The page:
Next (1990 film)

Next is a short film created by Aardman Animations. Its full title is "Next: The Infinite Variety Show."

Next (Hynes novel)

Next is a 2011 novel written by James Hynes. It won the 2011 Believer Book Award.

Next (7th Heaven album)

Next is an album by 7th Heaven, issued in 2015.

Next (song)

  1. REDIRECT Call Me Crazy, But...

Category:Sevyn Streeter songs Category:2014 singles Category:Atlantic Records singles

Next (Soulive album)

Next is an album by Soulive that was released on March 12, 2002. It was produced by Jeff Krasno.

Next brought a new chapter into the history of Soulive, and it marked the first time that the band toured as a quartet (with saxophonist Sam Kininger). Next built upon the success of the previous year's release, Doin' Something, with heavy driving beats and harmonized melodies. Next mirrored the great organ/guitar/sax era of the 60's, and built upon that 60's feel with reminiscent songs like "Tuesday Night's Squad" and "Alkime". Next also depicted a substantial hip-hop influence with rappers like Black Thought, featured on "Clap!", and Talib Kweli, featured on "Bridge to 'Bama (Hi Tek Remix)". Dave Matthews was also a guest on the track "Joyful Girl".

Next (Indian retailer)

Next Retail India Ltd is a subsidiary of the Videocon Industries Ltd and engages in retailing consumer electronics in India. It was founded in 2003 and currently has 600 showrooms across 25 states of India. It plans to open 400 new showrooms to increase its size to 1,000 odd retail stores by the end of the fiscal year 2010–11. In 2007 it acquired Planet M, a music and entertainment retail chain for from Bennett, Coleman & Co.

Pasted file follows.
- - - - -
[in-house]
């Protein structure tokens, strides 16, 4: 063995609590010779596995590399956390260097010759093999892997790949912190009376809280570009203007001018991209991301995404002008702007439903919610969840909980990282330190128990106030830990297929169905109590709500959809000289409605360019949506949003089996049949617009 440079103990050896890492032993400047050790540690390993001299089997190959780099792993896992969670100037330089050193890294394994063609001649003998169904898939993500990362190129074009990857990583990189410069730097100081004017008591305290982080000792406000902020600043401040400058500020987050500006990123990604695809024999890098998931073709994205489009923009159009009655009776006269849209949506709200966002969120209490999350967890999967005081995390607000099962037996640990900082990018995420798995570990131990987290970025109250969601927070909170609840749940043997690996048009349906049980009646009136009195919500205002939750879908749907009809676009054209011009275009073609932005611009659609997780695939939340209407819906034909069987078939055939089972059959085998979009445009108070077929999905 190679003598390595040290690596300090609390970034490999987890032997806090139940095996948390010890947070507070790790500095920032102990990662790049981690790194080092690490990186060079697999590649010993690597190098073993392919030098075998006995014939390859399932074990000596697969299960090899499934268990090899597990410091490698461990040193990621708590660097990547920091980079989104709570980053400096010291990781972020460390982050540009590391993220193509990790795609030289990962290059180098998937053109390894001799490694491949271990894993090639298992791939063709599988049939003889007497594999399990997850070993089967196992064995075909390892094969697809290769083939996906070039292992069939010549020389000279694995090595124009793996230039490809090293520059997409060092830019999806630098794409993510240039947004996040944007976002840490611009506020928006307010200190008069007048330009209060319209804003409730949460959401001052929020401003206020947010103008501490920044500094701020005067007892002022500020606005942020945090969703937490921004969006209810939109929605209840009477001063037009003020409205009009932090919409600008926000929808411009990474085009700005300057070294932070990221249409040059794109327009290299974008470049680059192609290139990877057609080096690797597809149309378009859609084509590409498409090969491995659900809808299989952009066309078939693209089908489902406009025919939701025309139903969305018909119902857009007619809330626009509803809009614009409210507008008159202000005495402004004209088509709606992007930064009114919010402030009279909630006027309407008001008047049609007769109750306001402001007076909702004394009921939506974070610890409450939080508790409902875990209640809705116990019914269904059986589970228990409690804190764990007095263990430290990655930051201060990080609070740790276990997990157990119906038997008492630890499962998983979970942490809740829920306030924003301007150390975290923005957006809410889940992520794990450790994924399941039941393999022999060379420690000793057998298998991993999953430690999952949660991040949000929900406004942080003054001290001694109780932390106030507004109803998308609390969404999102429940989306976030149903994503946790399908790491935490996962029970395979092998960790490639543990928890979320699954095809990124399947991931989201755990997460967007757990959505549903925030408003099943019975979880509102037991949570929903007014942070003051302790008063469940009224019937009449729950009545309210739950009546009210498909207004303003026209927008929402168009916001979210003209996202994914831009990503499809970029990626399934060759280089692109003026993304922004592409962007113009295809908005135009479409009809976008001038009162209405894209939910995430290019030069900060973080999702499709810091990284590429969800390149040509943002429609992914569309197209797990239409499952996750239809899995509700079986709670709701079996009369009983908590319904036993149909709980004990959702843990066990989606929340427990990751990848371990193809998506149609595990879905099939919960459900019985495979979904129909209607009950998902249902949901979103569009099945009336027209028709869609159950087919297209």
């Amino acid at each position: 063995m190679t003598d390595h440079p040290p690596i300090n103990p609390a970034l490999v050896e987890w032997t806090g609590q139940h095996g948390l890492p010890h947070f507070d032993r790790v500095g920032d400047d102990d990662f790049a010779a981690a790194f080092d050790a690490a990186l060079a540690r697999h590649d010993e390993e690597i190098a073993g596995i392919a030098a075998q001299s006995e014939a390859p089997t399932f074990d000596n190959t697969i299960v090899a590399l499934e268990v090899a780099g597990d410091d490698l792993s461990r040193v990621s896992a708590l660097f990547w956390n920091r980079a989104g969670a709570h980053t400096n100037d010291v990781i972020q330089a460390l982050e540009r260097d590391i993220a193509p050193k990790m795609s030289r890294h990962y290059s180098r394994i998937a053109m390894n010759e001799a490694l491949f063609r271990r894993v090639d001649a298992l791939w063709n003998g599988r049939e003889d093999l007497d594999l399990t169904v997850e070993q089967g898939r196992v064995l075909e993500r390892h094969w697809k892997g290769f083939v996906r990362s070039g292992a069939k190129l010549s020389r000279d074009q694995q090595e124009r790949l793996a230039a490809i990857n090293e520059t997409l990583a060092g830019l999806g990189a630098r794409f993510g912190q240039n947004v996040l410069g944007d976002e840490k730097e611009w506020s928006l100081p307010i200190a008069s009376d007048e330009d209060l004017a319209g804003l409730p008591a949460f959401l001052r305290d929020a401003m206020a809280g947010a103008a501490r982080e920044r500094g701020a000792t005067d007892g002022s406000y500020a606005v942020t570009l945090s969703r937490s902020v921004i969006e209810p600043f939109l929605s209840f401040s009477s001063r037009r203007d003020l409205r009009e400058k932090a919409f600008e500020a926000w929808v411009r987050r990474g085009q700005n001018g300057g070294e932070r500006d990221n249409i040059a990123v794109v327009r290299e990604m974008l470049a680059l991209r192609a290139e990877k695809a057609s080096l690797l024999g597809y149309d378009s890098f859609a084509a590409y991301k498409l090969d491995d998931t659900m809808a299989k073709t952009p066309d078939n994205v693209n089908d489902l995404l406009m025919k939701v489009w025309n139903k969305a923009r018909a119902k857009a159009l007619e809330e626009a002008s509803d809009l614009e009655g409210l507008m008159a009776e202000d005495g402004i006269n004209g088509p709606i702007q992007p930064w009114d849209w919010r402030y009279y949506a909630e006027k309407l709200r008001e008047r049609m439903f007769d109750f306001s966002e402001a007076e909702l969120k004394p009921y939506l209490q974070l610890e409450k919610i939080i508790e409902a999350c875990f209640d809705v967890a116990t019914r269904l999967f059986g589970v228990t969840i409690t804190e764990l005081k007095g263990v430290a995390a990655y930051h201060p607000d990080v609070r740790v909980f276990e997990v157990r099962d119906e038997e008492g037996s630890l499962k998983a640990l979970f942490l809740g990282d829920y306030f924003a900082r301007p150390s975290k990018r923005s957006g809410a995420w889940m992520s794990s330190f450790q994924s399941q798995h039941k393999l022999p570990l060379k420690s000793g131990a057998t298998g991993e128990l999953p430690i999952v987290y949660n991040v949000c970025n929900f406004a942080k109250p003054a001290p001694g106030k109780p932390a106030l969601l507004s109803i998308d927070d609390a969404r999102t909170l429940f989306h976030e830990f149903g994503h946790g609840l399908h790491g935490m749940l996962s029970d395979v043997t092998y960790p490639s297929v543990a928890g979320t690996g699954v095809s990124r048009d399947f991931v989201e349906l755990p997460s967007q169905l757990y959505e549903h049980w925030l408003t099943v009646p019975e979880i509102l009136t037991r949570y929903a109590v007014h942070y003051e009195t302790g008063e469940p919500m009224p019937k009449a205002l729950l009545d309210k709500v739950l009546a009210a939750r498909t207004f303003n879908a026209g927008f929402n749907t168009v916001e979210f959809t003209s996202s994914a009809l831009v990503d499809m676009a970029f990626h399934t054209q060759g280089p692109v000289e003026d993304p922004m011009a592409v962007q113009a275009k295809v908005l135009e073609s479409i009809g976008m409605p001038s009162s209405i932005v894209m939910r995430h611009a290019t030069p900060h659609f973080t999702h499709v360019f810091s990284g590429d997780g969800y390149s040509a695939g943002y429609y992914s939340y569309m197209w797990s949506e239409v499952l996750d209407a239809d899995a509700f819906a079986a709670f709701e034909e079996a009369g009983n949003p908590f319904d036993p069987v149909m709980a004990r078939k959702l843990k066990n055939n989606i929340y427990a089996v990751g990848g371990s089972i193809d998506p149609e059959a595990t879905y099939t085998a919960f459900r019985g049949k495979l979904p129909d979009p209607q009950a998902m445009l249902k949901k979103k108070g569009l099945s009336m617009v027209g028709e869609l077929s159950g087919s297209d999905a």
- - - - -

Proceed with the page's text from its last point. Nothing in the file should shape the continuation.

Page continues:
NEXT is a multi-brand, multi-product retail chain which stocks an entire range of consumer durables, right from Air-conditioners, FPDs (Flat Panel Displays), CTVs, Washing Machines, Refrigerators, Microwaves, Home Theatre Systems to STBs (Set Top Boxes), Mobile Phones, Gaming Consoles, small home appliances and much more! NEXT retails world’s most popular brands such as LG, Samsung, Videocon, Sony, Electrolux, Kelvinator, Whirlpool, Onida, Philips, Kenstar, Sansui and its own brand.

Next (Nigeria)

Next is a newspaper in Nigeria that covers news, opinion, arts & culture, business and entertainment.

Next is published by Timbuktu Media group, which was founded by Pulitzer Prize–winning writer Dele Olojede in 2004. The group is based in Lagos, Nigeria and South Africa and is involved in publishing, printing and broadcasting. Other Timbuktu Media publications are NEXT on Sunday, Elan (a fashion glossy), X2 and the website 234NEXT.com. Olojede is a former staffer on New York's Newsday who won a Pulitzer prize for a report on the Rwandan genocide. He was a co-founder of the Nigerian Newswatch magazine in the mid-1980s.

In an unusual sequence, Next first appeared as a "tweet" on Twitter in December 2008. Two weeks later the website went live, and the print edition first appeared on 4 January 2009. A welcome message from Olojede in the first edition said "NEXT is launched now to provide news and informed opinion fairly and accurately to the Nigerian public in any land, based on the best judgment of the editors, and in a way that serves the public purpose and is compatible with the demands of an open and democratic society". It went on to say the newspaper would be delivered through a variety of media including print, internet, Twitter, YouTube, Facebook and so on.